Excellent long review of the Roger Corman boxed set over on Cinema Retro. In a few cases the reviewp iece is better than the films it covers. My favorites of the films are The Man With X-Ray Eyes and Bloody Mama, the latter more for the movie poster than the film. I mean how can you go wrong with an image of a plump Shelly Winters in a fedora, a cigar jammed into the corner of her mouth, and wielding a tommy-gun? http://www.cinemaretro.com/index.php
But the most interesting review is of Wild Angels, a movie I remember catching at a drive in the days of acid, crash pads and long discussions about what we'd do when we came to power in Washington, "we" being all the stoners in the room.
This was also the time when people such as Leonard Bernstein had to prove their hipness by inviting the Black Panthers to dinner parties. To me the Panthers were a mixed bag. I believe they were murdered in cold blood by Chicago police but I also believe they were generally as racist, intolerant and violent as the Klan even though, I realize, that their formation was a reaction to two centuries of slavery.
But it was a time of tourists, and there was no better emblem of that than Jagger and Richards hiring the Hells Angels to police Altamont. I'm a Stones fans (I always preferred them to the Beatles) but security geniuses they ain't. Their naivete got an innocent young man murdered.
I mention this because one of the films covered in the Cinema Retro piece is The Wild Angels with Peter Fonda, a film about those good old trustworthy honorable fascinating guys that cultural toursists briefly found just peachy.
No matter how stoned, drunk, sexually gratified you were in the course of this drive in flick nothing could lessen the impact of its brutality. This picture broke the contract movie makers have with movie goers. These are people you don't merely dislike. These are people you want to murder. And take your time doing it.
Here's a long paragraph from the review:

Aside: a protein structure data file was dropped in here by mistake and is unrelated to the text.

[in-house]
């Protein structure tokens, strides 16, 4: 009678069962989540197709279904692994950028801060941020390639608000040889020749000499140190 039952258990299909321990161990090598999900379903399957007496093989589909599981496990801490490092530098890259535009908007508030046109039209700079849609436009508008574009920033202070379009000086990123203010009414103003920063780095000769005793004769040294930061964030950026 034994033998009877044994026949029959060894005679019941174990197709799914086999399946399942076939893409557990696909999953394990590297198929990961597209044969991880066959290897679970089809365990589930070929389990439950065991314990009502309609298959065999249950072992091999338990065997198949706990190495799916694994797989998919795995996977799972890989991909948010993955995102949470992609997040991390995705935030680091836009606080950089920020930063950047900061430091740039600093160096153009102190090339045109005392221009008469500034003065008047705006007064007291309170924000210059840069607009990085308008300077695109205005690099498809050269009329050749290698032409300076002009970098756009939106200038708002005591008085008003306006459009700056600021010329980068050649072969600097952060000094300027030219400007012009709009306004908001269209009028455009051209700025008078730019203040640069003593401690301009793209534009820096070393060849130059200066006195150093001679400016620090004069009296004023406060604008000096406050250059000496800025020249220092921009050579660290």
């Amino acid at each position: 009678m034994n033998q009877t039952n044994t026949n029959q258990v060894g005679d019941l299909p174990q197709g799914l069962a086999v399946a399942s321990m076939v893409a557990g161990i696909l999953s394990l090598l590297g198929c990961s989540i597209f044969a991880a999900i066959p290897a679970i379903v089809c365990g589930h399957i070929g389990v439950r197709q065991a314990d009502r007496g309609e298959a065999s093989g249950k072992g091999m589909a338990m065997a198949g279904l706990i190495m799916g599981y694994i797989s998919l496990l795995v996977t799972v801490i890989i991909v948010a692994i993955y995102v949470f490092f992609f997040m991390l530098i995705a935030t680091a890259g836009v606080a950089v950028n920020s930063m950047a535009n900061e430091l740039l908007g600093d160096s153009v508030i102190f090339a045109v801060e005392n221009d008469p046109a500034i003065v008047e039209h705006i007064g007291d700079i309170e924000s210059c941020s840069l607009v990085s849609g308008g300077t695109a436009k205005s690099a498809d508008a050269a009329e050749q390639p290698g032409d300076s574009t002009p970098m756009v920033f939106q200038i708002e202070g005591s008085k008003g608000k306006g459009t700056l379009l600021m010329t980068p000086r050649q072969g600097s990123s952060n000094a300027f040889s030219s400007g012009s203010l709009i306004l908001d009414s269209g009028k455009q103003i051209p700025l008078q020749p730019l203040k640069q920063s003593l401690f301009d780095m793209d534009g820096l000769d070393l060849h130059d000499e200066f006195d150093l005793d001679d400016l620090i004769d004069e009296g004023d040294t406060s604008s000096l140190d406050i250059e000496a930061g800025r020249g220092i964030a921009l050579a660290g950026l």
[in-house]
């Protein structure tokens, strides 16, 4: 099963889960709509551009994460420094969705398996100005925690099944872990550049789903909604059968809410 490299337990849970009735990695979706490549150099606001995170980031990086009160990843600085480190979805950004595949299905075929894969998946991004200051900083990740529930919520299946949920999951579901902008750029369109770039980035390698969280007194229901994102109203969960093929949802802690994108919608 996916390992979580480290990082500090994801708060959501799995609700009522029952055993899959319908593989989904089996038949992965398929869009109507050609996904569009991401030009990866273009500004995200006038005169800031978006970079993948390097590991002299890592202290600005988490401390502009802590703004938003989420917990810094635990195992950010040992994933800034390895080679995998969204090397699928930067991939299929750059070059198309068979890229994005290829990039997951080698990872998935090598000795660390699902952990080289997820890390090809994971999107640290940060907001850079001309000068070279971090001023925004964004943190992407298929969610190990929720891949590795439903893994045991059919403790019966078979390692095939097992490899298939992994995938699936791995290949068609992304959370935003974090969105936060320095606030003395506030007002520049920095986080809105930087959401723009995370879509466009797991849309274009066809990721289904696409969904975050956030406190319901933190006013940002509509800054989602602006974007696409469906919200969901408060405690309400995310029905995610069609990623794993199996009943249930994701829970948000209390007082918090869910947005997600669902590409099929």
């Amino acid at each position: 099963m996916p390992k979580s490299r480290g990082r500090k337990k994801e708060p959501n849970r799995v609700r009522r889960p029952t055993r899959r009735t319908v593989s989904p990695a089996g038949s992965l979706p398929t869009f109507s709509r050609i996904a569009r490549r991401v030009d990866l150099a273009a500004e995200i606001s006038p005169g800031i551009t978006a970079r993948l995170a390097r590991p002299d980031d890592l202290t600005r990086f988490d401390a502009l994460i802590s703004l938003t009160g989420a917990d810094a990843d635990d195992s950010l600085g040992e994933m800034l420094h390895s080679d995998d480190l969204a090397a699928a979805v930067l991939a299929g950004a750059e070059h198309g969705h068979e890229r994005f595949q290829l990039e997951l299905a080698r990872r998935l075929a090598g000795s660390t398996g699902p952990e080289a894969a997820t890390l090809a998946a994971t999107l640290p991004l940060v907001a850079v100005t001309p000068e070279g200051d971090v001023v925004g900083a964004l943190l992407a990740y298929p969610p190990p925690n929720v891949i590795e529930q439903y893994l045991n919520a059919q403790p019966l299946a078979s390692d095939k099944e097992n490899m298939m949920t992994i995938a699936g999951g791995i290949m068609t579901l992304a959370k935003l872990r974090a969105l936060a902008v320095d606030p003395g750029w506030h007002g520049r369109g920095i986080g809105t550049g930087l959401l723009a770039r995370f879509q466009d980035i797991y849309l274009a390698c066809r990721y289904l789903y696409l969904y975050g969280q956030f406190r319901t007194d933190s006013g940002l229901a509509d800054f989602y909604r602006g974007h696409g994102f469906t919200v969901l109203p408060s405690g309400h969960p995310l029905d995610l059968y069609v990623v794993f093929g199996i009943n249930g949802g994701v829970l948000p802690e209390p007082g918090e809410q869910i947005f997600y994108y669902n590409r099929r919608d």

"Corman doesn't sugar-coat the gang lifestyle. The self-centeredness, lack of intellect and abscence of loyalty among the members is presented in a forthright manner. The person who is your friend one minute, mocks your tragic circumstances the next. Women are passed around like beer bottles to be used at will by the barbaric male members of the gang. Corman's emphasis on making the gang appear realistic also leads to an inevitable problem: there are no heroes in the film. In fact, there isn't a soul with a single redeemable attribute. Whether Corman sought to make these characters sympathetic seems doubtful. Rather, he seems to have simply been utlizing the Corman touch for exploiting a subject matter in a timely way. The film is primarily interesting because of its cast. Peter Fonda went from being a drab second-rate actor to a pop culture icon with this film and posters of him astride his chopper still adorn head shops today. Nancy Sinatra is largely wasted in a underdeveloped role that could have been played by any actress. Yet, Corman well knew the exploitation value of casting this popular singer. The supporting characters include Corman favorite Bruce Dern and his (then) real life wife Diane Ladd and in minor roles Michael J. Pollard and Gayle Hunnicutt. Members of the actual Hell's Angel's Venice, California chapter also appeared as bikers.Interestingly, Peter Bogdanovich worked on the film in several capacities without screen credit. The film boasts a hallmark of many Corman productions: stunning cinematography that belies the relatively low budget. The film remains a distasteful experience largely because the scum bums depicted onscreen don't confine their assaults to law enforcement officers. They gang rape a grieving widow from their own group- at the same funeral service in which they relentlessly beat and humiliate a preacher. A nurse who tries to care for a wounded gang member is sexually assaulted and the group sports Nazi flags on everything from clothing to caskets."